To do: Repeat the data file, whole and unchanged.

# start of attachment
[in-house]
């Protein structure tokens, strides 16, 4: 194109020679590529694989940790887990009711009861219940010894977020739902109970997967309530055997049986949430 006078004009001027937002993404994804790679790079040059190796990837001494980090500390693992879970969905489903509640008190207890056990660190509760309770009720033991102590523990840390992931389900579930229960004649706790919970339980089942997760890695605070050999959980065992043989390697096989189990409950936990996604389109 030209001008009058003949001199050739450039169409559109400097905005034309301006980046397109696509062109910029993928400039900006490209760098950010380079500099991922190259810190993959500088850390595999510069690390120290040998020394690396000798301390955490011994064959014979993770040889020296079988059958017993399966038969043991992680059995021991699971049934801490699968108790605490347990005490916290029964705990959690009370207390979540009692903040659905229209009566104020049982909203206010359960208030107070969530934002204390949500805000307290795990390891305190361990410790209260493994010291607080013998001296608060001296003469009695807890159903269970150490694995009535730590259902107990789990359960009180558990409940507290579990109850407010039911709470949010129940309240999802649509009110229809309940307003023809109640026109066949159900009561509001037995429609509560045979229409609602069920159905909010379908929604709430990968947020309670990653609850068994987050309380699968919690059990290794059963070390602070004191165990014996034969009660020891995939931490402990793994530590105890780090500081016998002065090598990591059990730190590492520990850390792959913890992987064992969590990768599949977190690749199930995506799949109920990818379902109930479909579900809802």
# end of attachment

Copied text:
[in-house]
């Protein structure tokens, strides 16, 4: 194109020679590529694989940790887990009711009861219940010894977020739902109970997967309530055997049986949430 006078004009001027937002993404994804790679790079040059190796990837001494980090500390693992879970969905489903509640008190207890056990660190509760309770009720033991102590523990840390992931389900579930229960004649706790919970339980089942997760890695605070050999959980065992043989390697096989189990409950936990996604389109 030209001008009058003949001199050739450039169409559109400097905005034309301006980046397109696509062109910029993928400039900006490209760098950010380079500099991922190259810190993959500088850390595999510069690390120290040998020394690396000798301390955490011994064959014979993770040889020296079988059958017993399966038969043991992680059995021991699971049934801490699968108790605490347990005490916290029964705990959690009370207390979540009692903040659905229209009566104020049982909203206010359960208030107070969530934002204390949500805000307290795990390891305190361990410790209260493994010291607080013998001296608060001296003469009695807890159903269970150490694995009535730590259902107990789990359960009180558990409940507290579990109850407010039911709470949010129940309240999802649509009110229809309940307003023809109640026109066949159900009561509001037995429609509560045979229409609602069920159905909010379908929604709430990968947020309670990653609850068994987050309380699968919690059990290794059963070390602070004191165990014996034969009660020891995939931490402990793994530590105890780090500081016998002065090598990591059990730190590492520990850390792959913890992987064992969590990768599949977190690749199930995506799949109920990818379902109930479909579900809802």